Monday, December 26, 2016

Umoja: The (R)Evolution is Unity

Habari Gani! (What's the News in Swahili, the greeting during Kwanzaa) Christmas Day in Willingboro, South Jersey-right outside of Philadelphia-was spent recovering from the road trip from Lawrence, Kansas and gearing up for the first day of Kwanzaa, the Principle Umoja. No gifts, no tree, barely any Christmas songs, we didn't even cook, just ordered some bomb Indian food. No, today is the day. We got soul and blues music blasting in the kitchen while the collards simmer and the sweet potato pie cools in the back room. Mama is making her African dishes, peanut stew and the like, the Kinara is waiting to be lit, libations are waiting to be poured, and in about 45 minutes, friends and family arrive with their non-tangible, non-capitalistic gifts to be shared. What I'm trying to say is, this is the most Black Lit season I've ever had.

Don't get me wrong, I love Jesus, but this year called for something a little more (r)evolutionary. I got my 10 month old daughter, Alanna Naledi, strapped to my chest while she gets some rest so she can beat whatever cold she's trying not to catch and not be so cranky for all the folk she gets to meet for the first time, and I want her to know that Christmas can be white and Kwanzaa can be Black, it's all good.

The year 2016 needs Kwanzaa, because the year 2016 has been #woke but it's also been #problematic on all sides of the fence. Umoja, the first principle of Unity out of the 7 Principles and days of of Kwanzaa, has been one of the most lacking of principles in the world. True, some Black folk have come together, some white folk have joined the fight who weren't a part of it before, but in other ways there has been more division in 2016 than ever before. So this year, I wanted to write on the principles of Kwanzaa as a meditation, a dedication, to what's real. Let me tell a little story about Unity:

In the Black community there has always been a struggle for unity, since we got to this land we've had to deal with the different languages and different ways of doing things. During the Civil Rights Movement, this struggle continued. Our ancestors, Martin Luther King, Jr. and Bayard Rustin, had to deal with their own struggle to be unified. Dr. King was a fiery, gun-toting, southern preacher when he met Rustin, a communist sympathizing, gay, Quaker pacifist. Because of Rustin's knowledge of Gandhian nonviolent activism, King needed him. But because they were so effective together, the counterrevolution sought to tear them apart. They told King that if he continued to work with Rustin they would start a commie/gay rumor. In fear of the movement, King was forced to deny Rustin and Bayard was forced to the sidelines. That was, until March on Washington needed someone with Rustin's skill. When it was time to march, Rustin stood up and so did King. Now, King could have given into his homophobia and said there was no way that he could work with Rustin's brand of radicalism and intersectionality, and Rustin could have said that King wasn't intersectional enough for him, that in order for him to work with King, King would have to acknowledge his ignorance publicly. But they realized that not only what they were fighting was bigger than their own individualism, but also that they needed each other. So they unified.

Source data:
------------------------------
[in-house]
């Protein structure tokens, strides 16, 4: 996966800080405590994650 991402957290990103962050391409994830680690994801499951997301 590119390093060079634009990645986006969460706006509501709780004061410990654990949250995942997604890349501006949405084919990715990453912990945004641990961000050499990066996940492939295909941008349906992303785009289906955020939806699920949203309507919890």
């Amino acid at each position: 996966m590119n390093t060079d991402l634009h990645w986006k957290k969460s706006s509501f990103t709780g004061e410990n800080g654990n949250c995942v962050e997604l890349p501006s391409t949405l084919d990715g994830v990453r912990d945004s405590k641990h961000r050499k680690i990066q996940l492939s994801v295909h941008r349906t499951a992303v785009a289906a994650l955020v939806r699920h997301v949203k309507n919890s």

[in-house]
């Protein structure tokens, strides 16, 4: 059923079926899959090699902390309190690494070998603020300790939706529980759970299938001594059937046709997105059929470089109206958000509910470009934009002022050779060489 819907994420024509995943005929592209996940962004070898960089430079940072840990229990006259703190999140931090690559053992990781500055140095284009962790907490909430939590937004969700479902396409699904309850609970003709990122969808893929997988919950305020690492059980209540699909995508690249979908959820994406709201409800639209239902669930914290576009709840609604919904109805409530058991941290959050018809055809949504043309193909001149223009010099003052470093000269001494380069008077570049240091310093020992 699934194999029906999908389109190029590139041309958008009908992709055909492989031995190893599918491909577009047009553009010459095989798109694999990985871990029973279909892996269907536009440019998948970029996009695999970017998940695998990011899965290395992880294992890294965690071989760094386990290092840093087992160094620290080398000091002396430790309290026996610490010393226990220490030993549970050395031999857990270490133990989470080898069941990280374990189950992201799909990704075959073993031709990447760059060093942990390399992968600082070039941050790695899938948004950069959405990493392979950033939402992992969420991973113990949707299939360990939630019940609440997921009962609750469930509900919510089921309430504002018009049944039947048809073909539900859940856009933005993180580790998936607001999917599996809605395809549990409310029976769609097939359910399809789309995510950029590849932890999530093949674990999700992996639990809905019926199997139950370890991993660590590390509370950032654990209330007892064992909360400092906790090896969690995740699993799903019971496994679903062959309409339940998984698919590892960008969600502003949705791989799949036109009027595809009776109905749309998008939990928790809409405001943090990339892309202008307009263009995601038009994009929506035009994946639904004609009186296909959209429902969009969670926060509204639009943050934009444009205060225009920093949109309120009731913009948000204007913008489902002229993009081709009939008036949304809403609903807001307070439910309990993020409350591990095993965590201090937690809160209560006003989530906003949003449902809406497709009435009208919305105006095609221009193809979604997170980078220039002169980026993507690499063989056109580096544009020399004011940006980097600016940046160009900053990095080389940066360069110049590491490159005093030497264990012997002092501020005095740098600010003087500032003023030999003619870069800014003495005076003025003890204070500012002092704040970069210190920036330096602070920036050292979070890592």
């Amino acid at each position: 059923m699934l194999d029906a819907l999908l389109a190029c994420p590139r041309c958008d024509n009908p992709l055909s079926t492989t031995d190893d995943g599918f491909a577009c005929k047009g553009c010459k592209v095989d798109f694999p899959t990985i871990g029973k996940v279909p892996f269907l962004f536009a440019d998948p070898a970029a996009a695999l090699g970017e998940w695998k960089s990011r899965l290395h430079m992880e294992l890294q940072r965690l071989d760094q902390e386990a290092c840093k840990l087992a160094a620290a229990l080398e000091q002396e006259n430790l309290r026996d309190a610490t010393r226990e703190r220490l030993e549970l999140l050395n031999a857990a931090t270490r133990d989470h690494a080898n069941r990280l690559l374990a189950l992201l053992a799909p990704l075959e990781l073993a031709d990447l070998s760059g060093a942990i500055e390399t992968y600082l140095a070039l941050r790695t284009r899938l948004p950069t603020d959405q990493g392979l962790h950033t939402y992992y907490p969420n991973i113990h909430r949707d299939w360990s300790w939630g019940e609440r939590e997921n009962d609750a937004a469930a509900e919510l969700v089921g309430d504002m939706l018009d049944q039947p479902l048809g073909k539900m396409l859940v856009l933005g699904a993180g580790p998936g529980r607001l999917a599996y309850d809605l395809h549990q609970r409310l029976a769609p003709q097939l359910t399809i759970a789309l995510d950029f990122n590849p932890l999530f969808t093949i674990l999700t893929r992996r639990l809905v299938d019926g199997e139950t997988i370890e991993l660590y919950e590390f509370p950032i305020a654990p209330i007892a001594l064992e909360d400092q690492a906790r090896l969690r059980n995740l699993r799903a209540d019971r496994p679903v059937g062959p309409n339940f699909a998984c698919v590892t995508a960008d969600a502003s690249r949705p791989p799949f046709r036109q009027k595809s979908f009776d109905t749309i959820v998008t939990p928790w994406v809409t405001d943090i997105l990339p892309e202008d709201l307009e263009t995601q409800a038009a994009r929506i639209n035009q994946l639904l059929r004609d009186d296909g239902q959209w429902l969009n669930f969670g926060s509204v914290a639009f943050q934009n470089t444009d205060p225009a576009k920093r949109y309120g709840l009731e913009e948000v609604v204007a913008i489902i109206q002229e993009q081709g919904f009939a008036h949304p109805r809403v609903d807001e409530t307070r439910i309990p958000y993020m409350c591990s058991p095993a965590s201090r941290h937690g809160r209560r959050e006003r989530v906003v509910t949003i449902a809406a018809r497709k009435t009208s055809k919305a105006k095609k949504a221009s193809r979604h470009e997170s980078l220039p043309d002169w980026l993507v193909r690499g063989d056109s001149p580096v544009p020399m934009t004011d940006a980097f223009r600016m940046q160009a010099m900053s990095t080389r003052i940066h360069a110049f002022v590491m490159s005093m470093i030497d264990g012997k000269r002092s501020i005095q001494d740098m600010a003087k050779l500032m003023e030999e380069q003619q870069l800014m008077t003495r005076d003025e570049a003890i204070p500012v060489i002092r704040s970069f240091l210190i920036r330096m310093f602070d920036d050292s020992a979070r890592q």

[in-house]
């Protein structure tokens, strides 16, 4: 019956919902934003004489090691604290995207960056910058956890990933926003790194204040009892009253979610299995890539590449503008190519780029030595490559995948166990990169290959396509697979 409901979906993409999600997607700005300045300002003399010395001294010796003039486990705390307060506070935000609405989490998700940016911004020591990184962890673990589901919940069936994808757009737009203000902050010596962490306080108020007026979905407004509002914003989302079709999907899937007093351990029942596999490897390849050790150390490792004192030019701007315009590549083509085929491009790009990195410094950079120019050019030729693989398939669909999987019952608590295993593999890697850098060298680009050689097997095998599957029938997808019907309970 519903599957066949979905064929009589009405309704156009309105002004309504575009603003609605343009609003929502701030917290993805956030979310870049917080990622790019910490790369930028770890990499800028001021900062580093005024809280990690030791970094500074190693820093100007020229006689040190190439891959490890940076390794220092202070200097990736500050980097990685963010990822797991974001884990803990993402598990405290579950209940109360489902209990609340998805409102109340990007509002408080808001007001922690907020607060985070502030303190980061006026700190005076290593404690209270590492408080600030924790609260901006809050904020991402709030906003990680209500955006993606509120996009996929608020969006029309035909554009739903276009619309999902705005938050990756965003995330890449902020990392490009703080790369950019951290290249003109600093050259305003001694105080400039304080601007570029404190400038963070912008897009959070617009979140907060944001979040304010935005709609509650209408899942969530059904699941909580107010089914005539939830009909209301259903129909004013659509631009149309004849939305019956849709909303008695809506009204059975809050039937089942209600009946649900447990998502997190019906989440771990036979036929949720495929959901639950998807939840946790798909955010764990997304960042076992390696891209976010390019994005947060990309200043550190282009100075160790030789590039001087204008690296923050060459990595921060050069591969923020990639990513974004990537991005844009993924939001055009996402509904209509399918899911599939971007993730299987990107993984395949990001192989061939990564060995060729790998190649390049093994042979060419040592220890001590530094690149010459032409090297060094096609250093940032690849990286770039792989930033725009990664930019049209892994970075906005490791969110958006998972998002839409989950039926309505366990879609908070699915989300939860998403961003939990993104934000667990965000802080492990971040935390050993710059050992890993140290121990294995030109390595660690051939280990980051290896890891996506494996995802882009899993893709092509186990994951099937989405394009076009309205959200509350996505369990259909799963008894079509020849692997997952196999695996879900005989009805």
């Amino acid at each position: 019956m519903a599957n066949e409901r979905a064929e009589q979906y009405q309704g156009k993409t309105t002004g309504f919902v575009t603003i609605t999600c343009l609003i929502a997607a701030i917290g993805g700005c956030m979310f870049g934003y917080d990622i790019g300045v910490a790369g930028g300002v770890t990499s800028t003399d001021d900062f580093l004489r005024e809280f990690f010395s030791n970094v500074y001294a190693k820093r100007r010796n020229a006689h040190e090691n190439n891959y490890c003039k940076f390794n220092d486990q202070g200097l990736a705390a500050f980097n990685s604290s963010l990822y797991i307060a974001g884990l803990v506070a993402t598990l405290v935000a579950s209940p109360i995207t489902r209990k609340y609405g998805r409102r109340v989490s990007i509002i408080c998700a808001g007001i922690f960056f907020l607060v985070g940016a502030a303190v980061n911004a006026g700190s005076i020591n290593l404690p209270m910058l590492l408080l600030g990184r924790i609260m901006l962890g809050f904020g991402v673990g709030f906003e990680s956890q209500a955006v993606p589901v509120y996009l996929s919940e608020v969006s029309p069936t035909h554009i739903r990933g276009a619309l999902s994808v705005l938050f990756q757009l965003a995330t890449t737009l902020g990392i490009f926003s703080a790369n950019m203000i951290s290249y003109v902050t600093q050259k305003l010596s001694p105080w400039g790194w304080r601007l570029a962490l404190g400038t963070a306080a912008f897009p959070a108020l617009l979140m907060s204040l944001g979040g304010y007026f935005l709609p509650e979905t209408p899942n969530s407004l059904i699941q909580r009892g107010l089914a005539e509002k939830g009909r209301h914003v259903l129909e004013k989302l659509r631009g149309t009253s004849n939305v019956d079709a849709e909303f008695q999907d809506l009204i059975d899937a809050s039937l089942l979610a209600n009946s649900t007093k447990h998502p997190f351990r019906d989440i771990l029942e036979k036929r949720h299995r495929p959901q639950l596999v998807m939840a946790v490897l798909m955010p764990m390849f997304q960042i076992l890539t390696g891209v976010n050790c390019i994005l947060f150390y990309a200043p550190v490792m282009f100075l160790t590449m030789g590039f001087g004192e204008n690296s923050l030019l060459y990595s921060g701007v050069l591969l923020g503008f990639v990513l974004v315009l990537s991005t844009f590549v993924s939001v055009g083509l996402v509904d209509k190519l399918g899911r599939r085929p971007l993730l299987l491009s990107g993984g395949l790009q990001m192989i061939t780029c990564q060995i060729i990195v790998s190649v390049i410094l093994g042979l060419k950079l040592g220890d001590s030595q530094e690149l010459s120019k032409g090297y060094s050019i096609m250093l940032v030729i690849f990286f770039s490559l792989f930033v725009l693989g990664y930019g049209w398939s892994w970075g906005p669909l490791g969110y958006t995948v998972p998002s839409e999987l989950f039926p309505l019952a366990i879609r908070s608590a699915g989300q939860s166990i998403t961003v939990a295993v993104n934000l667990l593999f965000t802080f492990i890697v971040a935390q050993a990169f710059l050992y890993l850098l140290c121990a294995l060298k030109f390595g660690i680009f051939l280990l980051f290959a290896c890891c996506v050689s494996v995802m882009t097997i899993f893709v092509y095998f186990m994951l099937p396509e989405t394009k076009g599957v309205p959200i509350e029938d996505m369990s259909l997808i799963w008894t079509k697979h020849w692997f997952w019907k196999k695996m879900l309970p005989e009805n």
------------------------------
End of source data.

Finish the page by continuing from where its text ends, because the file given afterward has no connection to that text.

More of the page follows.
Let's move forward to the inception of the Black Panther party. Many of us know that the counterrevolution helped to bring them down with a mixture of drugs, infiltration and violence. But the lies may have been the most insidious weapon against them. Once people start to see their brothers and sisters as potential enemies, the battle is all but lost. Of course there are always going to be informants in the movement, but it is actually the fear of informants that causes so much disunity within the movement.

Let's move ahead one more place to the Occupy Movement. In Oakland's Occupy Movement I saw it with my own eyes, the fear that someone was a police officer made it impossible to trust and impossible to work together. But the truth of the matter is this, informants can be turned, it happens all the time. Letting go of fear and hatred and moving in unity and love is the greatest weapon against infiltrators, because in unity and love and acceptance, infiltrators realize that they are on the wrong side of the movement.

I look today at our own movements, the Black Lives Matter Movement, the No DAPL/Mni Wiconi Movements, and I see how important Unity is. We can spend our time infighting, outfighting, labelling some enemies and some comrades, but it is disunity that will bring down the struggle for freedom.

This is why, on this day, I choose to never allow anyone to sow and water seeds of discord between me and others. I will not accept claims of who I should and shouldn't work with and will not align myself with counterrevolutionary divisiveness. I will work on creating a culture of calling people into Unity rather than calling them out of disunity, and invite all to stand on this principle Blackness with me. May it be so. Ashe.

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